Yue Jin

x2013 Knowledge

Yue Jin is one of five working scientists in the world who other scientists seek out globally to study wheat rust samples collected from at-risk countries. His U.S. Department of Agriculture Cereal Disease Lab on the University of Minnesota’s St. Paul campus is one of only three laboratories worldwide to determine the race of stem rust samples received from these international surveillance efforts. 

Yue Jin received his bachelor's of science (1982) from the Inner Mongolia Agricultural University. He earned master's degrees in plant pathology (1988) and applied statistics (1990) and his doctorate in plant pathology (1990) from North Dakota State University. From 1990 to 1995 he worked as a post-doctoral fellow at NDSU and from 1995 to 2003 as an assistant and then associate professor at South Dakota State University. Since 2003 he has been a research plant pathologist in the U.S. Department of Agriculture’s Cereal Disease lab as well as an adjunct faculty member in the University of Minnesota’s plant pathology department.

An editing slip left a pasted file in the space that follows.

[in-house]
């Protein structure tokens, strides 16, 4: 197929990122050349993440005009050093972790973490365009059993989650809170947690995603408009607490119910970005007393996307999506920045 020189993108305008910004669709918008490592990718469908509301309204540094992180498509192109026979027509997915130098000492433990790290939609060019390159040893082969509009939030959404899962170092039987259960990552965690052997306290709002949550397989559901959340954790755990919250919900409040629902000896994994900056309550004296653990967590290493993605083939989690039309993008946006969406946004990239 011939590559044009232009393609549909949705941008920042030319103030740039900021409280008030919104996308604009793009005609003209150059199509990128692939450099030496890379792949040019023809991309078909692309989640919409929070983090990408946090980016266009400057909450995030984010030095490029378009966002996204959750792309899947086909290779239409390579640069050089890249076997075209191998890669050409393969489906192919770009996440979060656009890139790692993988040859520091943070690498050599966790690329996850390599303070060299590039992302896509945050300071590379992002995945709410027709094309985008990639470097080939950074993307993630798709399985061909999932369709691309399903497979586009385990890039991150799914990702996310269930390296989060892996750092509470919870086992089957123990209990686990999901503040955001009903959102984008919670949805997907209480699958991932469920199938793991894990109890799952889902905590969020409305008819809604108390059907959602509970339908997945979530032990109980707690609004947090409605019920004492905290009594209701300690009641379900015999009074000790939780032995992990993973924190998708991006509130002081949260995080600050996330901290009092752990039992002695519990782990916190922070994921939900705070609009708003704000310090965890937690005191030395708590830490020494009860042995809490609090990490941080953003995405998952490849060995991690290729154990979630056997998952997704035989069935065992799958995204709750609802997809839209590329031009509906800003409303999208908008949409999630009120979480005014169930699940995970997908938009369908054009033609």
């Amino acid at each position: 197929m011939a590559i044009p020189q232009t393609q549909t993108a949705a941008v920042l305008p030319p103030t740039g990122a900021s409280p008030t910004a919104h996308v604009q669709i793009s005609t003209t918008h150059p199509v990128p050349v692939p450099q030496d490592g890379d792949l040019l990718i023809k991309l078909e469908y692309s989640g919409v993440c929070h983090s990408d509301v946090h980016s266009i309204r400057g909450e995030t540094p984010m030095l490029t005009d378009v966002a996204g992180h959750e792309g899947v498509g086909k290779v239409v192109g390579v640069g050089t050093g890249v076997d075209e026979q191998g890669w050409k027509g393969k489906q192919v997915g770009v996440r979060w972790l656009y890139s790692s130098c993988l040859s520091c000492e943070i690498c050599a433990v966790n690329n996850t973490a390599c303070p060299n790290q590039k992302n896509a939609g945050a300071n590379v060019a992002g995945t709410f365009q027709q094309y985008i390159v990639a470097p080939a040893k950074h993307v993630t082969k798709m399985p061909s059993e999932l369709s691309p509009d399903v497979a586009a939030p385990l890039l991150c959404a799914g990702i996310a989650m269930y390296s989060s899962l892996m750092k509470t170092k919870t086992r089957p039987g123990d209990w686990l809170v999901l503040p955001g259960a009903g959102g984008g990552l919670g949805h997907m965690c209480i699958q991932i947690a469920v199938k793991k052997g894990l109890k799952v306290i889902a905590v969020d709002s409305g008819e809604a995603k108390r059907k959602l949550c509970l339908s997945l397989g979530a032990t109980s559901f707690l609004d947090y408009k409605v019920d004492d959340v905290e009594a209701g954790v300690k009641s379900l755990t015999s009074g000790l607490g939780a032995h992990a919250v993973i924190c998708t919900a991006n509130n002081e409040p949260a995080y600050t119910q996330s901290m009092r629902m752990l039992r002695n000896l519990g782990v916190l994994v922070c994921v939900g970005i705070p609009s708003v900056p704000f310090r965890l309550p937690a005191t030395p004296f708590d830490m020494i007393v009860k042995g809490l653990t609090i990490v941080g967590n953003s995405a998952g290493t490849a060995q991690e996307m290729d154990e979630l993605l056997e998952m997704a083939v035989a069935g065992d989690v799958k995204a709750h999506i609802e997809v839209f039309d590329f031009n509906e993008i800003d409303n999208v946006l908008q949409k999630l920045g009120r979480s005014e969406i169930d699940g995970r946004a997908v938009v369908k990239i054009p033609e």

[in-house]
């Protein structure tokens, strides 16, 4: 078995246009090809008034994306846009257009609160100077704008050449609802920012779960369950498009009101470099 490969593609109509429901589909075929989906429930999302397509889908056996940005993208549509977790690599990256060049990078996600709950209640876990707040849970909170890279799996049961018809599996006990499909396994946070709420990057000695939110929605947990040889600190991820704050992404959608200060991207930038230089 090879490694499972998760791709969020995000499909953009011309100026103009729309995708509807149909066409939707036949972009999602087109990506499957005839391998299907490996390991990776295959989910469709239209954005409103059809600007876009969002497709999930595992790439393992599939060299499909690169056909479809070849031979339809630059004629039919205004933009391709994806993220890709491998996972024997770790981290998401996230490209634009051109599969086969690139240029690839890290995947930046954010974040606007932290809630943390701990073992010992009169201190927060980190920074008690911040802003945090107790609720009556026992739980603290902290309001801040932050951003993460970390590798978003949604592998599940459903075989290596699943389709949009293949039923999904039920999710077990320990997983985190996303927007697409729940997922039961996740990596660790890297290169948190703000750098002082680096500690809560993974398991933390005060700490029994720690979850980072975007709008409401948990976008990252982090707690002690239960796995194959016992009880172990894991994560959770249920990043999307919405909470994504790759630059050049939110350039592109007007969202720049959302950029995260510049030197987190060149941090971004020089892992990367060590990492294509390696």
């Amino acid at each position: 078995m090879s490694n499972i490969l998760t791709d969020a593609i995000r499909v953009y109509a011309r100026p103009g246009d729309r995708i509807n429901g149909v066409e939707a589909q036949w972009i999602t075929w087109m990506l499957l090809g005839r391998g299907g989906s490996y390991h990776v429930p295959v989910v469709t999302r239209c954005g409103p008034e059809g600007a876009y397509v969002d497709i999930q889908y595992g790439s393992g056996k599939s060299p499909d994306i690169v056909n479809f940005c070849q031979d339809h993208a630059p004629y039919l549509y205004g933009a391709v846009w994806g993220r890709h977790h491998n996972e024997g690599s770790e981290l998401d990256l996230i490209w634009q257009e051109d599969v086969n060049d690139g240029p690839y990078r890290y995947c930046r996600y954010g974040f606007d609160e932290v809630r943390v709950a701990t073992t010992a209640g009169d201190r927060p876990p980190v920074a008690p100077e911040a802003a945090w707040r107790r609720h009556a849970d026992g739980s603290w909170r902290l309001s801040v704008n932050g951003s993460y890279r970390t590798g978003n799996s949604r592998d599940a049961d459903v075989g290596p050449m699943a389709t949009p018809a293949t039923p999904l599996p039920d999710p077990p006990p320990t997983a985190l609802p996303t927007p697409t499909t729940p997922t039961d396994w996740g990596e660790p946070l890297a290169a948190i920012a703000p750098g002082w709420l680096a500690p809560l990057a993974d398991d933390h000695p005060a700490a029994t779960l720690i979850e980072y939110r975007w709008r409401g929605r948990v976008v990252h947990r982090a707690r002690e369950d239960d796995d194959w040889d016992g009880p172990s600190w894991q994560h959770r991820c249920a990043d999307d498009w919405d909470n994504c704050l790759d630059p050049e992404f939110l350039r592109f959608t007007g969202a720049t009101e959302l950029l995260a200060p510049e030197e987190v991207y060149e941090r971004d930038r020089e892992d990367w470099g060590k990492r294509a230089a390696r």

Because wheat is one of the most important crops worldwide, diseases like stem rust are devastating. The new virulent African rust strains are the biggest threat to the wheat crop in more than 50 years. In 2003, one of these rusts, Ug99, began to gain the attention of many scientists around the world after it spread from its initial discovery in Uganda. Jin has been the lead scientist worldwide in addressing this threat. He helped establish germplasm screening nurseries in Njoro, Kenya, where the pathogen race was naturally present. His initial work revealed the extreme vulnerability of our current wheat cultivars worldwide and the urgent need to move forward in a concerted international effort.

Over the course of his career Jin has made remarkable contributions to plant pathology, genetics and crop improvement that are helping to enhance food security throughout the world. Even as he continues to make major breakthroughs in understanding how cereal rust can so rapidly mutate and overcome genetic resistance in wheat, he remains a tireless mentor sharing his expertise with agricultural scientists around the world.